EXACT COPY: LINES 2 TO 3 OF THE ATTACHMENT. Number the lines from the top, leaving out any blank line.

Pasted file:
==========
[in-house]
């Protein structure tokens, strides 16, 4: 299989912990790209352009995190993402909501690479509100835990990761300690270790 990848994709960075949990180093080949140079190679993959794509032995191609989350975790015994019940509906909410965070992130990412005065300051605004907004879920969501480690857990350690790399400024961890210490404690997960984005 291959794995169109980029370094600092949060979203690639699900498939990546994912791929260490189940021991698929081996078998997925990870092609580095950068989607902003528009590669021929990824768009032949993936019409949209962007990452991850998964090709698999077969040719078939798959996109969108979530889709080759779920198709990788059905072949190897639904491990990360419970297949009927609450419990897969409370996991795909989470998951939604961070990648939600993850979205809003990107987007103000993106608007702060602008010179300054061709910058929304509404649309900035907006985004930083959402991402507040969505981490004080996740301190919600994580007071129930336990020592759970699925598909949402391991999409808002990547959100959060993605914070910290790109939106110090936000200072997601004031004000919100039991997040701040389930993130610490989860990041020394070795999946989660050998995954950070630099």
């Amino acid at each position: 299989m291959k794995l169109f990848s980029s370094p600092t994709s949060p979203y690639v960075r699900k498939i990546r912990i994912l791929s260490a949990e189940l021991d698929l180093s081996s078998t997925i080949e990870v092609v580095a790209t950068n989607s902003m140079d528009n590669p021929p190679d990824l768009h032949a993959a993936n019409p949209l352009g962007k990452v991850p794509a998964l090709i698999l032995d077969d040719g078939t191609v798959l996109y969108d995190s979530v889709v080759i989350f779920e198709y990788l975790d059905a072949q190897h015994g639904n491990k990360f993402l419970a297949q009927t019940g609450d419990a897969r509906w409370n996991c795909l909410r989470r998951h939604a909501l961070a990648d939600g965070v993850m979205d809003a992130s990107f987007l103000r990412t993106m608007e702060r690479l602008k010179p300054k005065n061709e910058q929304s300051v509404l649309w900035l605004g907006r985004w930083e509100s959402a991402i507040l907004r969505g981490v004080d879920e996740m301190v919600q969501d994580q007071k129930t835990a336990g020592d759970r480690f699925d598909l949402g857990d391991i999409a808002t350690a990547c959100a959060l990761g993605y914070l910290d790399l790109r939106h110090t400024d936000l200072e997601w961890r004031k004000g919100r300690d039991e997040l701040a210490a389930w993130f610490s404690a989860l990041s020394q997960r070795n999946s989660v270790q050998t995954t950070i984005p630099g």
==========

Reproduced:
């Protein structure tokens, strides 16, 4: 299989912990790209352009995190993402909501690479509100835990990761300690270790 990848994709960075949990180093080949140079190679993959794509032995191609989350975790015994019940509906909410965070992130990412005065300051605004907004879920969501480690857990350690790399400024961890210490404690997960984005 291959794995169109980029370094600092949060979203690639699900498939990546994912791929260490189940021991698929081996078998997925990870092609580095950068989607902003528009590669021929990824768009032949993936019409949209962007990452991850998964090709698999077969040719078939798959996109969108979530889709080759779920198709990788059905072949190897639904491990990360419970297949009927609450419990897969409370996991795909989470998951939604961070990648939600993850979205809003990107987007103000993106608007702060602008010179300054061709910058929304509404649309900035907006985004930083959402991402507040969505981490004080996740301190919600994580007071129930336990020592759970699925598909949402391991999409808002990547959100959060993605914070910290790109939106110090936000200072997601004031004000919100039991997040701040389930993130610490989860990041020394070795999946989660050998995954950070630099």
């Amino acid at each position: 299989m291959k794995l169109f990848s980029s370094p600092t994709s949060p979203y690639v960075r699900k498939i990546r912990i994912l791929s260490a949990e189940l021991d698929l180093s081996s078998t997925i080949e990870v092609v580095a790209t950068n989607s902003m140079d528009n590669p021929p190679d990824l768009h032949a993959a993936n019409p949209l352009g962007k990452v991850p794509a998964l090709i698999l032995d077969d040719g078939t191609v798959l996109y969108d995190s979530v889709v080759i989350f779920e198709y990788l975790d059905a072949q190897h015994g639904n491990k990360f993402l419970a297949q009927t019940g609450d419990a897969r509906w409370n996991c795909l909410r989470r998951h939604a909501l961070a990648d939600g965070v993850m979205d809003a992130s990107f987007l103000r990412t993106m608007e702060r690479l602008k010179p300054k005065n061709e910058q929304s300051v509404l649309w900035l605004g907006r985004w930083e509100s959402a991402i507040l907004r969505g981490v004080d879920e996740m301190v919600q969501d994580q007071k129930t835990a336990g020592d759970r480690f699925d598909l949402g857990d391991i999409a808002t350690a990547c959100a959060l990761g993605y914070l910290d790399l790109r939106h110090t400024d936000l200072e997601w961890r004031k004000g919100r300690d039991e997040l701040a210490a389930w993130f610490s404690a989860l990041s020394q997960r070795n999946s989660v270790q050998t995954t950070i984005p630099g």